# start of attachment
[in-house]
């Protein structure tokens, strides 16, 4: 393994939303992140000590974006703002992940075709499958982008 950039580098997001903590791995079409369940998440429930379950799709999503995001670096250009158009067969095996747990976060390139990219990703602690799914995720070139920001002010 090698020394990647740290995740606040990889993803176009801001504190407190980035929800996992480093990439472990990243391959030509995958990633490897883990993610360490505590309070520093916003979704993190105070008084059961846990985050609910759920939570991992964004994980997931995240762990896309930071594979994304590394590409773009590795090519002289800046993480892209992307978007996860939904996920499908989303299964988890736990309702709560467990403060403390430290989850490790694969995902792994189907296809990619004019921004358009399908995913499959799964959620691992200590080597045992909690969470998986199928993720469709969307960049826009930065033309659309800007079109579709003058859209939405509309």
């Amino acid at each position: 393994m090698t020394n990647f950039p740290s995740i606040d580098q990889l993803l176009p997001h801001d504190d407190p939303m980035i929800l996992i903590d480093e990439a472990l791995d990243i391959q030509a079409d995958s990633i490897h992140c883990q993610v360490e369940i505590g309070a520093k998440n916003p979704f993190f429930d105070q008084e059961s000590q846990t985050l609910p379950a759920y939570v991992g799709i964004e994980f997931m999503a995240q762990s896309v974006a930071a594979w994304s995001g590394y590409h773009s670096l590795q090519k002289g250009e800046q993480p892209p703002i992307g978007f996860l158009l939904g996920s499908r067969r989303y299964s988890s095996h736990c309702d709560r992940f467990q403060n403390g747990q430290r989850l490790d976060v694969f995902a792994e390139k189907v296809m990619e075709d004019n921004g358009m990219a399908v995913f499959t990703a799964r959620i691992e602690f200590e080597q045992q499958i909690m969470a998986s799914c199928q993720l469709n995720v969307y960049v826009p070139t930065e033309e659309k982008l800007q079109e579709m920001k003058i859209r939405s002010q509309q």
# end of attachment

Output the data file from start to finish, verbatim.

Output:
[in-house]
């Protein structure tokens, strides 16, 4: 393994939303992140000590974006703002992940075709499958982008 950039580098997001903590791995079409369940998440429930379950799709999503995001670096250009158009067969095996747990976060390139990219990703602690799914995720070139920001002010 090698020394990647740290995740606040990889993803176009801001504190407190980035929800996992480093990439472990990243391959030509995958990633490897883990993610360490505590309070520093916003979704993190105070008084059961846990985050609910759920939570991992964004994980997931995240762990896309930071594979994304590394590409773009590795090519002289800046993480892209992307978007996860939904996920499908989303299964988890736990309702709560467990403060403390430290989850490790694969995902792994189907296809990619004019921004358009399908995913499959799964959620691992200590080597045992909690969470998986199928993720469709969307960049826009930065033309659309800007079109579709003058859209939405509309």
């Amino acid at each position: 393994m090698t020394n990647f950039p740290s995740i606040d580098q990889l993803l176009p997001h801001d504190d407190p939303m980035i929800l996992i903590d480093e990439a472990l791995d990243i391959q030509a079409d995958s990633i490897h992140c883990q993610v360490e369940i505590g309070a520093k998440n916003p979704f993190f429930d105070q008084e059961s000590q846990t985050l609910p379950a759920y939570v991992g799709i964004e994980f997931m999503a995240q762990s896309v974006a930071a594979w994304s995001g590394y590409h773009s670096l590795q090519k002289g250009e800046q993480p892209p703002i992307g978007f996860l158009l939904g996920s499908r067969r989303y299964s988890s095996h736990c309702d709560r992940f467990q403060n403390g747990q430290r989850l490790d976060v694969f995902a792994e390139k189907v296809m990619e075709d004019n921004g358009m990219a399908v995913f499959t990703a799964r959620i691992e602690f200590e080597q045992q499958i909690m969470a998986s799914c199928q993720l469709n995720v969307y960049v826009p070139t930065e033309e659309k982008l800007q079109e579709m920001k003058i859209r939405s002010q509309q």